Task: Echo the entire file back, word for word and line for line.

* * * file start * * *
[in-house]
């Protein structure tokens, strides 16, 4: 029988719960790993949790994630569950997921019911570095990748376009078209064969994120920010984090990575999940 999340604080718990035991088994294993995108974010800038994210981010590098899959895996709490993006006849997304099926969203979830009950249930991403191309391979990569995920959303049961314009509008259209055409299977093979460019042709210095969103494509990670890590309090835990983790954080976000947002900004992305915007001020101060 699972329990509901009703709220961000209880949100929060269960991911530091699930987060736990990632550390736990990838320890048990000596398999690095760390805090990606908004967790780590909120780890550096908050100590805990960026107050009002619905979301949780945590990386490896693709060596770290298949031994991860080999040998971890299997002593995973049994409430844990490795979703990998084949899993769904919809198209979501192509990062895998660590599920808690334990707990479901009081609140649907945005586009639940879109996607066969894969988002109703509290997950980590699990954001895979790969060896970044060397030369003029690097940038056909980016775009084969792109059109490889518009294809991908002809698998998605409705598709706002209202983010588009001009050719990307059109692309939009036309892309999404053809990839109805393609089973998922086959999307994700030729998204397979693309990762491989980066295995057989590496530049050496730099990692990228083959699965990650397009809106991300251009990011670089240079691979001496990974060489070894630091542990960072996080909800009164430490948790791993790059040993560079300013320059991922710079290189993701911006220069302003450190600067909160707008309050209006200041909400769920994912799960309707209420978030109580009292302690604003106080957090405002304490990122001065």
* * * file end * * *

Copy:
[in-house]
């Protein structure tokens, strides 16, 4: 029988719960790993949790994630569950997921019911570095990748376009078209064969994120920010984090990575999940 999340604080718990035991088994294993995108974010800038994210981010590098899959895996709490993006006849997304099926969203979830009950249930991403191309391979990569995920959303049961314009509008259209055409299977093979460019042709210095969103494509990670890590309090835990983790954080976000947002900004992305915007001020101060 699972329990509901009703709220961000209880949100929060269960991911530091699930987060736990990632550390736990990838320890048990000596398999690095760390805090990606908004967790780590909120780890550096908050100590805990960026107050009002619905979301949780945590990386490896693709060596770290298949031994991860080999040998971890299997002593995973049994409430844990490795979703990998084949899993769904919809198209979501192509990062895998660590599920808690334990707990479901009081609140649907945005586009639940879109996607066969894969988002109703509290997950980590699990954001895979790969060896970044060397030369003029690097940038056909980016775009084969792109059109490889518009294809991908002809698998998605409705598709706002209202983010588009001009050719990307059109692309939009036309892309999404053809990839109805393609089973998922086959999307994700030729998204397979693309990762491989980066295995057989590496530049050496730099990692990228083959699965990650397009809106991300251009990011670089240079691979001496990974060489070894630091542990960072996080909800009164430490948790791993790059040993560079300013320059991922710079290189993701911006220069302003450190600067909160707008309050209006200041909400769920994912799960309707209420978030109580009292302690604003106080957090405002304490990122001065």